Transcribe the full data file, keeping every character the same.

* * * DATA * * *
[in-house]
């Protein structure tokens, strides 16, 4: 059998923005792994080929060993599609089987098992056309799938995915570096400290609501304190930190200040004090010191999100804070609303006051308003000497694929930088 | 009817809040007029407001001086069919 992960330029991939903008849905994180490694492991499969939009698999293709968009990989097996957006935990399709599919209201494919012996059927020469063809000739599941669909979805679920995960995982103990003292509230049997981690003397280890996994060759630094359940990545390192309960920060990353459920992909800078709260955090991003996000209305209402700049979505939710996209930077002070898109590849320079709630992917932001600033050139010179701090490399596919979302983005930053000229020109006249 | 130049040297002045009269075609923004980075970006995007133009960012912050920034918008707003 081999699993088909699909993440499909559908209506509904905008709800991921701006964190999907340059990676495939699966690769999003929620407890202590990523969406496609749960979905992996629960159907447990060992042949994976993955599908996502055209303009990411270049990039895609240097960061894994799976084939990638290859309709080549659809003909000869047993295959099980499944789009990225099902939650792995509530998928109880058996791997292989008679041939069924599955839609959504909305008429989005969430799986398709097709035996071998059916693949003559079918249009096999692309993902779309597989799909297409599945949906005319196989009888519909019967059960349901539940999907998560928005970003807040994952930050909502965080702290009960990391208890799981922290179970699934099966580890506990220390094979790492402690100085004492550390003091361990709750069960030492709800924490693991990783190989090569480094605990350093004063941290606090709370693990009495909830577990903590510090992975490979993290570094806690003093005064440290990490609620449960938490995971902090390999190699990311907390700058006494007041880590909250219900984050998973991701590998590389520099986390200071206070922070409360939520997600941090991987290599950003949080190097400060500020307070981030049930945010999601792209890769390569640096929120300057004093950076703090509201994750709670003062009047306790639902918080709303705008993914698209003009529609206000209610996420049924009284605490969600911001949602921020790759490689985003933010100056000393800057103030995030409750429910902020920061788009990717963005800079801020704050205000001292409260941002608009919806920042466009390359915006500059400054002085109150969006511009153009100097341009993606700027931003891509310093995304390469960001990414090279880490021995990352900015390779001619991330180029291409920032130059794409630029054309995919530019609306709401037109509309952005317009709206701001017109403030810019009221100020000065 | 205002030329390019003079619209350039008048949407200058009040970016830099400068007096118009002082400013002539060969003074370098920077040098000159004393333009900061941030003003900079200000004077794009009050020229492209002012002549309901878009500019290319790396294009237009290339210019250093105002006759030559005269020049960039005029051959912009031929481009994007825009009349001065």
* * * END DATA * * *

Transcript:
[in-house]
């Protein structure tokens, strides 16, 4: 059998923005792994080929060993599609089987098992056309799938995915570096400290609501304190930190200040004090010191999100804070609303006051308003000497694929930088 | 009817809040007029407001001086069919 992960330029991939903008849905994180490694492991499969939009698999293709968009990989097996957006935990399709599919209201494919012996059927020469063809000739599941669909979805679920995960995982103990003292509230049997981690003397280890996994060759630094359940990545390192309960920060990353459920992909800078709260955090991003996000209305209402700049979505939710996209930077002070898109590849320079709630992917932001600033050139010179701090490399596919979302983005930053000229020109006249 | 130049040297002045009269075609923004980075970006995007133009960012912050920034918008707003 081999699993088909699909993440499909559908209506509904905008709800991921701006964190999907340059990676495939699966690769999003929620407890202590990523969406496609749960979905992996629960159907447990060992042949994976993955599908996502055209303009990411270049990039895609240097960061894994799976084939990638290859309709080549659809003909000869047993295959099980499944789009990225099902939650792995509530998928109880058996791997292989008679041939069924599955839609959504909305008429989005969430799986398709097709035996071998059916693949003559079918249009096999692309993902779309597989799909297409599945949906005319196989009888519909019967059960349901539940999907998560928005970003807040994952930050909502965080702290009960990391208890799981922290179970699934099966580890506990220390094979790492402690100085004492550390003091361990709750069960030492709800924490693991990783190989090569480094605990350093004063941290606090709370693990009495909830577990903590510090992975490979993290570094806690003093005064440290990490609620449960938490995971902090390999190699990311907390700058006494007041880590909250219900984050998973991701590998590389520099986390200071206070922070409360939520997600941090991987290599950003949080190097400060500020307070981030049930945010999601792209890769390569640096929120300057004093950076703090509201994750709670003062009047306790639902918080709303705008993914698209003009529609206000209610996420049924009284605490969600911001949602921020790759490689985003933010100056000393800057103030995030409750429910902020920061788009990717963005800079801020704050205000001292409260941002608009919806920042466009390359915006500059400054002085109150969006511009153009100097341009993606700027931003891509310093995304390469960001990414090279880490021995990352900015390779001619991330180029291409920032130059794409630029054309995919530019609306709401037109509309952005317009709206701001017109403030810019009221100020000065 | 205002030329390019003079619209350039008048949407200058009040970016830099400068007096118009002082400013002539060969003074370098920077040098000159004393333009900061941030003003900079200000004077794009009050020229492209002012002549309901878009500019290319790396294009237009290339210019250093105002006759030559005269020049960039005029051959912009031929481009994007825009009349001065």